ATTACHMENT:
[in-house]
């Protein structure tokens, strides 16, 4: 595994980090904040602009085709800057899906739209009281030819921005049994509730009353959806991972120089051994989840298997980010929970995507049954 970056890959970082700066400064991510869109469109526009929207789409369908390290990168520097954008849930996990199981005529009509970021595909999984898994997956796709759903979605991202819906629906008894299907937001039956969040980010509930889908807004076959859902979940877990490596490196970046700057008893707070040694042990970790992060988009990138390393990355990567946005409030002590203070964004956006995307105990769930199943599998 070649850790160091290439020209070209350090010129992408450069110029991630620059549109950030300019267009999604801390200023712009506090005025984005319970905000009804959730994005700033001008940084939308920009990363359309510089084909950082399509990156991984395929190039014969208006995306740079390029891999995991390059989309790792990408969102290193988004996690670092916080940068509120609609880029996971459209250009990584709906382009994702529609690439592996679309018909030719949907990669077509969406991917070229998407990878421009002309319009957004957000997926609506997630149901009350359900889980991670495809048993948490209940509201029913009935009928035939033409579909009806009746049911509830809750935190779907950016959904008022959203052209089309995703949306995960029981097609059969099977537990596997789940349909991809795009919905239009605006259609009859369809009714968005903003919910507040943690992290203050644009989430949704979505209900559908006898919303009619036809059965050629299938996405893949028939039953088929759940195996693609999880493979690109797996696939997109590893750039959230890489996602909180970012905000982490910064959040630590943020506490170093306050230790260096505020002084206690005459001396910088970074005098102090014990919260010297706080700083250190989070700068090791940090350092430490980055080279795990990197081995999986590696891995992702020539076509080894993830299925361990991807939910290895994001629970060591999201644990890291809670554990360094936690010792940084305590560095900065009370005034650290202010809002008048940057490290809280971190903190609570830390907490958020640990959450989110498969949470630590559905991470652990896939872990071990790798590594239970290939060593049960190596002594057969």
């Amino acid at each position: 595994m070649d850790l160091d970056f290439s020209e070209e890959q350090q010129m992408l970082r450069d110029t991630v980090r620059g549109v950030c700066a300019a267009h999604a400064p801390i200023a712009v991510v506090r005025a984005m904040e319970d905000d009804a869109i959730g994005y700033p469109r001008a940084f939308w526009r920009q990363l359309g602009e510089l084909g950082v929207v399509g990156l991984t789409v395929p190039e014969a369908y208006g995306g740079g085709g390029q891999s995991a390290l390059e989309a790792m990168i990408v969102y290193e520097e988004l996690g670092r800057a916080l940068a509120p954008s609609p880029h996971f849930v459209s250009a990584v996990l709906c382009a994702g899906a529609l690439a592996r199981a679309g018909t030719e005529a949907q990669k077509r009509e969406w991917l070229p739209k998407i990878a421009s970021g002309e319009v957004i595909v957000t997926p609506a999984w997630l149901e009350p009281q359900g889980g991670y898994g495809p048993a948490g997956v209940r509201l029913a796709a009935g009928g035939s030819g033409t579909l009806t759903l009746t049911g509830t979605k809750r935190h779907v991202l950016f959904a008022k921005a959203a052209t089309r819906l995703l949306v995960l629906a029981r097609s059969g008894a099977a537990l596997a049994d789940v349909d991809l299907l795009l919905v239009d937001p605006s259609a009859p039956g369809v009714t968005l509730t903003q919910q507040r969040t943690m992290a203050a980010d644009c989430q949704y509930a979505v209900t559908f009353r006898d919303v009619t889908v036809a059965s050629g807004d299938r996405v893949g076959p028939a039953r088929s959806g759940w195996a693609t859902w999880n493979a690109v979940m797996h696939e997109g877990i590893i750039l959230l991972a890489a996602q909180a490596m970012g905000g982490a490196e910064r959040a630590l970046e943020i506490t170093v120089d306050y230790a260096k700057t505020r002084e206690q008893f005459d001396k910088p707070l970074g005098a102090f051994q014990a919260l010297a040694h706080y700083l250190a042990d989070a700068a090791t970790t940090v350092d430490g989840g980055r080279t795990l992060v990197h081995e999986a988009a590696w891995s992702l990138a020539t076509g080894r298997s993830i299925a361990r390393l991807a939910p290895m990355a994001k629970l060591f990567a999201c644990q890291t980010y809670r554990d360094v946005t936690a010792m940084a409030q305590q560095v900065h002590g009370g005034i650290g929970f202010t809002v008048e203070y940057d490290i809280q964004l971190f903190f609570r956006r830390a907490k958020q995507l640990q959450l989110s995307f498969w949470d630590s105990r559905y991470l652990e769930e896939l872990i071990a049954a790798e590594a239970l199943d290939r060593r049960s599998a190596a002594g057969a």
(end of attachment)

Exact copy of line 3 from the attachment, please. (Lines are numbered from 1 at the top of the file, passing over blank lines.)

């Amino acid at each position: 595994m070649d850790l160091d970056f290439s020209e070209e890959q350090q010129m992408l970082r450069d110029t991630v980090r620059g549109v950030c700066a300019a267009h999604a400064p801390i200023a712009v991510v506090r005025a984005m904040e319970d905000d009804a869109i959730g994005y700033p469109r001008a940084f939308w526009r920009q990363l359309g602009e510089l084909g950082v929207v399509g990156l991984t789409v395929p190039e014969a369908y208006g995306g740079g085709g390029q891999s995991a390290l390059e989309a790792m990168i990408v969102y290193e520097e988004l996690g670092r800057a916080l940068a509120p954008s609609p880029h996971f849930v459209s250009a990584v996990l709906c382009a994702g899906a529609l690439a592996r199981a679309g018909t030719e005529a949907q990669k077509r009509e969406w991917l070229p739209k998407i990878a421009s970021g002309e319009v957004i595909v957000t997926p609506a999984w997630l149901e009350p009281q359900g889980g991670y898994g495809p048993a948490g997956v209940r509201l029913a796709a009935g009928g035939s030819g033409t579909l009806t759903l009746t049911g509830t979605k809750r935190h779907v991202l950016f959904a008022k921005a959203a052209t089309r819906l995703l949306v995960l629906a029981r097609s059969g008894a099977a537990l596997a049994d789940v349909d991809l299907l795009l919905v239009d937001p605006s259609a009859p039956g369809v009714t968005l509730t903003q919910q507040r969040t943690m992290a203050a980010d644009c989430q949704y509930a979505v209900t559908f009353r006898d919303v009619t889908v036809a059965s050629g807004d299938r996405v893949g076959p028939a039953r088929s959806g759940w195996a693609t859902w999880n493979a690109v979940m797996h696939e997109g877990i590893i750039l959230l991972a890489a996602q909180a490596m970012g905000g982490a490196e910064r959040a630590l970046e943020i506490t170093v120089d306050y230790a260096k700057t505020r002084e206690q008893f005459d001396k910088p707070l970074g005098a102090f051994q014990a919260l010297a040694h706080y700083l250190a042990d989070a700068a090791t970790t940090v350092d430490g989840g980055r080279t795990l992060v990197h081995e999986a988009a590696w891995s992702l990138a020539t076509g080894r298997s993830i299925a361990r390393l991807a939910p290895m990355a994001k629970l060591f990567a999201c644990q890291t980010y809670r554990d360094v946005t936690a010792m940084a409030q305590q560095v900065h002590g009370g005034i650290g929970f202010t809002v008048e203070y940057d490290i809280q964004l971190f903190f609570r956006r830390a907490k958020q995507l640990q959450l989110s995307f498969w949470d630590s105990r559905y991470l652990e769930e896939l872990i071990a049954a790798e590594a239970l199943d290939r060593r049960s599998a190596a002594g057969a």